One of the more challenging facets of sustainable design is the greening of product design, which involves manufacturing, materials, and methods that can often go against every green designers’ priorities. To coincide with the launch of their book Designers, Visionaries and Other Stories: A Collection of Sustainable Design Essays, Jonathan Chapman and Nick Gant hosted a number of events on the 100% Sustainable stand at 100% Design London last week. One of these discussions focused on Sustainable Product Design and raised some interesting issues regarding how to make products greener and more responsibly manufactured.
Guy Robinson, Director of Sprout Design spoke about the company’s approach to sustainable product design, while Prof. Stuart Walker of Imagination@Lancaster spoke about the role of the product designer within the existing lifecycle of products and sustainable communities.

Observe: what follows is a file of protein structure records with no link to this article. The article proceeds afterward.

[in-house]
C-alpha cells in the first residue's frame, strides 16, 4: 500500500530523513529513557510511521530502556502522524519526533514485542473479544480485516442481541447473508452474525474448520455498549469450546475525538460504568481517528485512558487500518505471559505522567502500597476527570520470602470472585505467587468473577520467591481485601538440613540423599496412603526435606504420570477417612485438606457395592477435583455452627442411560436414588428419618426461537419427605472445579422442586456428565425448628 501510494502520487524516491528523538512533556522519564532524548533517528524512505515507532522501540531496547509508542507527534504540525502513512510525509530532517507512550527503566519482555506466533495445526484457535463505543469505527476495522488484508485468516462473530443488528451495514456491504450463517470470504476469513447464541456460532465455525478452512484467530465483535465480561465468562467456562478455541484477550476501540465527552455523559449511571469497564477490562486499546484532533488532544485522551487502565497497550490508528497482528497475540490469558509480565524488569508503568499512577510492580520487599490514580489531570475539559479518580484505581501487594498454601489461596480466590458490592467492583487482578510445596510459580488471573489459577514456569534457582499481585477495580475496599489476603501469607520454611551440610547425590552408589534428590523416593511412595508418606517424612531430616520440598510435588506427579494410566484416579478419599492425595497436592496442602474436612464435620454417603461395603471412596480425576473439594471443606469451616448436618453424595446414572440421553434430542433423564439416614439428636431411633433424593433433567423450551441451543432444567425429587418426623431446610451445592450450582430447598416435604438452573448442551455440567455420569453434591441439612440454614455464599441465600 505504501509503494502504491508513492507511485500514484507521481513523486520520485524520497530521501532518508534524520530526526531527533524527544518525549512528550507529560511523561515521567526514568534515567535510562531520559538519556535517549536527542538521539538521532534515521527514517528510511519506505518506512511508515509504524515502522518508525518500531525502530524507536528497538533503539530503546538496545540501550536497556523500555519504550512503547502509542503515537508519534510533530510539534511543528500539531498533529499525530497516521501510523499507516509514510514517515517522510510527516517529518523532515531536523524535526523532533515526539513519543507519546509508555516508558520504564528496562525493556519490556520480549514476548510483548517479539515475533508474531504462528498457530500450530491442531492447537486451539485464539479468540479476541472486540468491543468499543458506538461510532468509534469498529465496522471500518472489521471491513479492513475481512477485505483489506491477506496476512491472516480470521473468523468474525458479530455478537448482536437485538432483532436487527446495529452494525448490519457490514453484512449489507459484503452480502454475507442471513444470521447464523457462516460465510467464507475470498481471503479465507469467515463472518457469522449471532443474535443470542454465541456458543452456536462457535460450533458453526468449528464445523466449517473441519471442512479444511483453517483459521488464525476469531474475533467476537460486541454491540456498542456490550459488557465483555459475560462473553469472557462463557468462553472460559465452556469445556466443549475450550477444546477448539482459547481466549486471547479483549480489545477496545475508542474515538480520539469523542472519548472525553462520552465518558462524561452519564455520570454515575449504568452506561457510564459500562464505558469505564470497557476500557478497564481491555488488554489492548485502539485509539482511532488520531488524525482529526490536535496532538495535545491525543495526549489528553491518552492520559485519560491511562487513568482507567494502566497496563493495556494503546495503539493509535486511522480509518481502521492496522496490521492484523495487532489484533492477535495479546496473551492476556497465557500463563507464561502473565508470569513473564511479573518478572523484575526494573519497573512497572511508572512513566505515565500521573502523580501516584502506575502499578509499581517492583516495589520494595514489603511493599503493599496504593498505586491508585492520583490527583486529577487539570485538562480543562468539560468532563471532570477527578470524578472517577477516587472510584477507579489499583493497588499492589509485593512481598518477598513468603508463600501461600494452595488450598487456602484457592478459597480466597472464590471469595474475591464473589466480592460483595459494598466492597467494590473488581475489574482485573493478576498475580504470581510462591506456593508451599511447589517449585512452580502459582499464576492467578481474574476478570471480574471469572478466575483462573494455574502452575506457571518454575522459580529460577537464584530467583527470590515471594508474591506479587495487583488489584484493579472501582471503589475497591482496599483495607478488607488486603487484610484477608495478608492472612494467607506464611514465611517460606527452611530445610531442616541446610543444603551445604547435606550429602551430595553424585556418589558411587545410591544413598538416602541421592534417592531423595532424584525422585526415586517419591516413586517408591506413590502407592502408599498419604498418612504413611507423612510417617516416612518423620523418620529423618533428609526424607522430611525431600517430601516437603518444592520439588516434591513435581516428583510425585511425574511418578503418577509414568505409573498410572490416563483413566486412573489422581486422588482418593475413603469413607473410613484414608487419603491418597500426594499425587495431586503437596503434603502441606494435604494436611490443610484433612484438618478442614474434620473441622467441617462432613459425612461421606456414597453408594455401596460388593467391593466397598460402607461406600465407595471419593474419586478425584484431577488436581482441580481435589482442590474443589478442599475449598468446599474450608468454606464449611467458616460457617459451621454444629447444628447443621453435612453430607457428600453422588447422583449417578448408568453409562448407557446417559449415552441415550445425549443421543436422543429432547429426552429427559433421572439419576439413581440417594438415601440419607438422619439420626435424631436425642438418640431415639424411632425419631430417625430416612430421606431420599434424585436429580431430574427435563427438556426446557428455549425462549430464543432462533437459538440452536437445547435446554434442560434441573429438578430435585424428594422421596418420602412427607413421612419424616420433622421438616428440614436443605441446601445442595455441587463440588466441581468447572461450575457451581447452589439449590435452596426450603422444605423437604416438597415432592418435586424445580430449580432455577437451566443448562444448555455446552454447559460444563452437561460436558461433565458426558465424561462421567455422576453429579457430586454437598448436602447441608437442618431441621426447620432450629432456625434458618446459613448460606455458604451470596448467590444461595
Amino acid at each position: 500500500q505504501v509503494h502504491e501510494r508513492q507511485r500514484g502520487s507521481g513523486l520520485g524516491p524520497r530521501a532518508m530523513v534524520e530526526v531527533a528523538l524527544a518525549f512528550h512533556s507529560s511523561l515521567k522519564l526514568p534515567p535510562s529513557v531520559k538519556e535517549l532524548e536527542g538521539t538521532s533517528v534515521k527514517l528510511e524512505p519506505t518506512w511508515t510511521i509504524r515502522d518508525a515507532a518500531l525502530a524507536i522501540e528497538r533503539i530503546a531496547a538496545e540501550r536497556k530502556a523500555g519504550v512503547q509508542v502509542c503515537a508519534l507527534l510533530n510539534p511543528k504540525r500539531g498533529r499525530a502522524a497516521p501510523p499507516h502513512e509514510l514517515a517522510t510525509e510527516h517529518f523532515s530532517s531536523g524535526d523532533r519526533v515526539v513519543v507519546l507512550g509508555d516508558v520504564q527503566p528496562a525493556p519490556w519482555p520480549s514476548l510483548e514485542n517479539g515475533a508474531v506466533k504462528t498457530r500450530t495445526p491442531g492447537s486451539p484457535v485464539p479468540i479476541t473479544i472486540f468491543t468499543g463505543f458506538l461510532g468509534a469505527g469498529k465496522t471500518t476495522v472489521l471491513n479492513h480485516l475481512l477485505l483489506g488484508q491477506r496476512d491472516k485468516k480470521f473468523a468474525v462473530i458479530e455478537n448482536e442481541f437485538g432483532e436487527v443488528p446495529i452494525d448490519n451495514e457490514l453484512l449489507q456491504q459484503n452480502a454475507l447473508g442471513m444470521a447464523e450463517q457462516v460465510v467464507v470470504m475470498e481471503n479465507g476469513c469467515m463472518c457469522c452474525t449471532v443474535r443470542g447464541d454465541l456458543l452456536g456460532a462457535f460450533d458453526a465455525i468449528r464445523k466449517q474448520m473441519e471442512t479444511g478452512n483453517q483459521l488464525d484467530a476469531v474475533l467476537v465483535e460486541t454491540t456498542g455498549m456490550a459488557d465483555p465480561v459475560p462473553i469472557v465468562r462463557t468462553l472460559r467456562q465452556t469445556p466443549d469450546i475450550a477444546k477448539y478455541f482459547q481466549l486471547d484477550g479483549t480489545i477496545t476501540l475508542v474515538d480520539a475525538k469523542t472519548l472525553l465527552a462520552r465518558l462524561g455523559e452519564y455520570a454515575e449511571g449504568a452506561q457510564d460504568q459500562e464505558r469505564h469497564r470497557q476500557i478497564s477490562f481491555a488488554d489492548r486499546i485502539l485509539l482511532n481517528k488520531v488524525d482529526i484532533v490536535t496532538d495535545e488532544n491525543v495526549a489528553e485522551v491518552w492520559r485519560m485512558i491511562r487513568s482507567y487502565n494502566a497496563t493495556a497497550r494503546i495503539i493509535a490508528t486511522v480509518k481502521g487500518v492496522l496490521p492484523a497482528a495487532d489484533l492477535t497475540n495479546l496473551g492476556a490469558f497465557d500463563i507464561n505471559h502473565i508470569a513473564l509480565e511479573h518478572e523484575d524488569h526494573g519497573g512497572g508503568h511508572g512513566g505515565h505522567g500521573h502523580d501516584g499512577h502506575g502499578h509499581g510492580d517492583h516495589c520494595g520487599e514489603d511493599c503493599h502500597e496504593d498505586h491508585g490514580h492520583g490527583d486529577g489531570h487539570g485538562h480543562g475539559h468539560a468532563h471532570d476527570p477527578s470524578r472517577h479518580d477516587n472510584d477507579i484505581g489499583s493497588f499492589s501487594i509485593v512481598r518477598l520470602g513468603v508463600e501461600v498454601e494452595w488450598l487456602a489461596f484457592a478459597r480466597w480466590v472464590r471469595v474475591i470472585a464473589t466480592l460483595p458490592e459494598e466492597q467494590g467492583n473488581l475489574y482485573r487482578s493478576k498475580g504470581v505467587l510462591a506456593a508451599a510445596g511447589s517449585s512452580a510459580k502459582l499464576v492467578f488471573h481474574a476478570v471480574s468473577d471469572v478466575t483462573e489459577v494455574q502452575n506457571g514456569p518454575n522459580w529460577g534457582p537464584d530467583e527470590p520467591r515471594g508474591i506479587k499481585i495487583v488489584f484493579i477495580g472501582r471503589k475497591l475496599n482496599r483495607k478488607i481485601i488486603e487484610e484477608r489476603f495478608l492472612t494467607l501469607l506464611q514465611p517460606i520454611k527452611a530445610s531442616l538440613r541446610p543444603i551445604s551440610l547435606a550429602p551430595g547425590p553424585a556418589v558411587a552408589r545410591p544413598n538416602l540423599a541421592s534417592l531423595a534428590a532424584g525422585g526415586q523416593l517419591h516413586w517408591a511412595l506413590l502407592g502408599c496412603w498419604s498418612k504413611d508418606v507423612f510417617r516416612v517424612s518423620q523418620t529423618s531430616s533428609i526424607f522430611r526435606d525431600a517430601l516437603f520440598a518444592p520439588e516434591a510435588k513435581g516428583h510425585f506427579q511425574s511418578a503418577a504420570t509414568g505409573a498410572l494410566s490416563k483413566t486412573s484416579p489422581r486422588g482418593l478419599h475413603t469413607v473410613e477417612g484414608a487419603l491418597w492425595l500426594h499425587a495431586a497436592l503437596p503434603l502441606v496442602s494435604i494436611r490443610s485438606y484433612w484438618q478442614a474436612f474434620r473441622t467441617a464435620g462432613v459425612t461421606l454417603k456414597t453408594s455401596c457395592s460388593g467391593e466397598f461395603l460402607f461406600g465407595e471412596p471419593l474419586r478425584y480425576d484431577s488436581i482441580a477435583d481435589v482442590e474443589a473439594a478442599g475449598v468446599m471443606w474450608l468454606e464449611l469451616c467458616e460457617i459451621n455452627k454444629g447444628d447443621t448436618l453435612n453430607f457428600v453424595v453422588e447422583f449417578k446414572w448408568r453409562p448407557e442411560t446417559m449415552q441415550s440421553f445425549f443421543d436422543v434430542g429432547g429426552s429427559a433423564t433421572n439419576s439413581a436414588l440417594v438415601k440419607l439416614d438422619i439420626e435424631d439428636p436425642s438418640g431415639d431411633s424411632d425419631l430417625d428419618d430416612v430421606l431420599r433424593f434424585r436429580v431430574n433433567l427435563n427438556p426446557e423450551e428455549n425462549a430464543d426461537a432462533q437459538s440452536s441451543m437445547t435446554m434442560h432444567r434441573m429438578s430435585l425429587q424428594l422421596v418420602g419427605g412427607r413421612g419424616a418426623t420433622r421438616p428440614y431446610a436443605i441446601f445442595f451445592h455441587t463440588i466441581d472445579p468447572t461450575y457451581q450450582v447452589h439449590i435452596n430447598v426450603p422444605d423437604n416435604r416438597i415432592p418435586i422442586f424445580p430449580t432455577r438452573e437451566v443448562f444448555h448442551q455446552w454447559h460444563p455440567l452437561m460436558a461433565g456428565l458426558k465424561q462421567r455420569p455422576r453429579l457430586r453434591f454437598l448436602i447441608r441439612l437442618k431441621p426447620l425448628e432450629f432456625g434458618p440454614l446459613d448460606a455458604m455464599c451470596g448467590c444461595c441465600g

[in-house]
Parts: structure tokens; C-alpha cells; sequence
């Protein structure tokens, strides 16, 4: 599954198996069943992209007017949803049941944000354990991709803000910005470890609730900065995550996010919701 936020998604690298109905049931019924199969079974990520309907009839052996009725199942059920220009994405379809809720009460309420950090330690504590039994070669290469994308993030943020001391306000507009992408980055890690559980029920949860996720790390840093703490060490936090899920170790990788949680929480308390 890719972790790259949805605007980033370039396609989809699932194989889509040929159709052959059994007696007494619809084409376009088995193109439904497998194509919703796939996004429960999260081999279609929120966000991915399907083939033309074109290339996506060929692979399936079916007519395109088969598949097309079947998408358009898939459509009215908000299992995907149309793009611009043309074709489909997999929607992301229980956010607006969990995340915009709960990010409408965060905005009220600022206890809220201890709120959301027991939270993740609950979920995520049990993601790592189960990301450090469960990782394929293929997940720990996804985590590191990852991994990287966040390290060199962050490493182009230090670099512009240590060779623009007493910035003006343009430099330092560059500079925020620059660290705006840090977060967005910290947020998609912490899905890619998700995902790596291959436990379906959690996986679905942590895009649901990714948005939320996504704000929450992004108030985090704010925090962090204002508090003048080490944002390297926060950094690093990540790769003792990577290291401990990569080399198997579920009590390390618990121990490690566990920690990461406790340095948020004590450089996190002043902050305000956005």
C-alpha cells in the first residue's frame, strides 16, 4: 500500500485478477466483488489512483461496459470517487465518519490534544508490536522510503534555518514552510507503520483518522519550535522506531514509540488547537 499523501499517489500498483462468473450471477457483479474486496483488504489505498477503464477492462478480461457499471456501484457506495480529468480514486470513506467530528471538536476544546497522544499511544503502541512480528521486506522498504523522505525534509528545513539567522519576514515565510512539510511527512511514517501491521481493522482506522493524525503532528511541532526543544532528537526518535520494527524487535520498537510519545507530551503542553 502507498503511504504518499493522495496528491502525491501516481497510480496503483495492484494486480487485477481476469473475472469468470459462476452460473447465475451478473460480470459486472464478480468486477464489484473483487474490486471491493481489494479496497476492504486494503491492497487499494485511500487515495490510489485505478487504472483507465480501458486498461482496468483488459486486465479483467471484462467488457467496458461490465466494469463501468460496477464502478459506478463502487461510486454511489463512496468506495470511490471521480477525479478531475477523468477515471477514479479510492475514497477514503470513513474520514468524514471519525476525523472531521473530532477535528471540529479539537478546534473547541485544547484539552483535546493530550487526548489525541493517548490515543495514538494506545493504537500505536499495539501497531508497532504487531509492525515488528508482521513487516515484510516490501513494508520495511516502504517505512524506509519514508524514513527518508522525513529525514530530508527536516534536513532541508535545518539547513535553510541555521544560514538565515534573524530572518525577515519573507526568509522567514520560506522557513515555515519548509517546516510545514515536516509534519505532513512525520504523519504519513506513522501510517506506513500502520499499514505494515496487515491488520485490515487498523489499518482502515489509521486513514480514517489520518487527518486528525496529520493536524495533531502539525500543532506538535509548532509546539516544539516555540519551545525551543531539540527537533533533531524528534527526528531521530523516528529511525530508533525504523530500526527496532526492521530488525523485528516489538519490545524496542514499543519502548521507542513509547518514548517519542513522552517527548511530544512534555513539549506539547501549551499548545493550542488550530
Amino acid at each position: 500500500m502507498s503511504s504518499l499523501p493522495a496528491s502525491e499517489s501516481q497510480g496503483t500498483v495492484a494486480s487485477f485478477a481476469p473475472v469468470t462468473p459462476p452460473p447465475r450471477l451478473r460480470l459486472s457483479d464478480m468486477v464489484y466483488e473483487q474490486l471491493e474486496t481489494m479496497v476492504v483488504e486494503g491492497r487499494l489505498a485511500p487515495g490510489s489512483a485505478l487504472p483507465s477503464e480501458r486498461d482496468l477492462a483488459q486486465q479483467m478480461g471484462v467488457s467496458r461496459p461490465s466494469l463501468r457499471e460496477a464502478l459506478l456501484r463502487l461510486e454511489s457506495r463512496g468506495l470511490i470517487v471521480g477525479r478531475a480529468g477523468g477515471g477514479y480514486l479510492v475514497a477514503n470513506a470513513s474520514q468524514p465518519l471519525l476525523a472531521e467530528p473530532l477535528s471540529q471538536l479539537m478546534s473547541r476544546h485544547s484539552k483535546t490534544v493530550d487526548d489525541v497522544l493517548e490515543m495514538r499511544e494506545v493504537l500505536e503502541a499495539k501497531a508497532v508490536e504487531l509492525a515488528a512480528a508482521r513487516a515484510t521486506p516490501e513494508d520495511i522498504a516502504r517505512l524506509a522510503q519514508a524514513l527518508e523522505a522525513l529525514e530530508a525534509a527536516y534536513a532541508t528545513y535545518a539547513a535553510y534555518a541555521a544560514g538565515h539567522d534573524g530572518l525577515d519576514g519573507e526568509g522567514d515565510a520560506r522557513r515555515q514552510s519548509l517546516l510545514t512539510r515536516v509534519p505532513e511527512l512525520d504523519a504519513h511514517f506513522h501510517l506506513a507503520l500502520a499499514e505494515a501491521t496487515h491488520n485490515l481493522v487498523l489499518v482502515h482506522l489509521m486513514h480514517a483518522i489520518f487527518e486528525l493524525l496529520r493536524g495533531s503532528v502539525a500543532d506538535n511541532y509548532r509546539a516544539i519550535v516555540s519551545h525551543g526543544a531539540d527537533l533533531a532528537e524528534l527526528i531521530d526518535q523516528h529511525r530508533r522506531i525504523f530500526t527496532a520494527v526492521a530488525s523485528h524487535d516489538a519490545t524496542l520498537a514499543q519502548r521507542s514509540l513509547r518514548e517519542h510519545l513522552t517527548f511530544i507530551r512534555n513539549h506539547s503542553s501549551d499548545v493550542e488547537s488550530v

Guy explained that through sustainable product design there are three main considerations when designing products:
- Put less stuff in a product
- Create products that use less stuff
- Create fewer products
Through a mixture of complex lifecycle analyses, sourcing of appropriate recycled materials and tackling client’s needs and wishes through innovative methods, sustainable solutions can be developed. Many of the important methods to consider are conscious design, optimization, careful choice of materials, low energy consumption, and altering the perceptions and behavior of consumers.
Stuart also put forward ideas about ethics and values, explaining that products have replaced communities and group responsibility has evolved into a more individualistic approach to living through the wants and needs of society. Designers should produce a reaction to what is going on in the world in a meaningful way.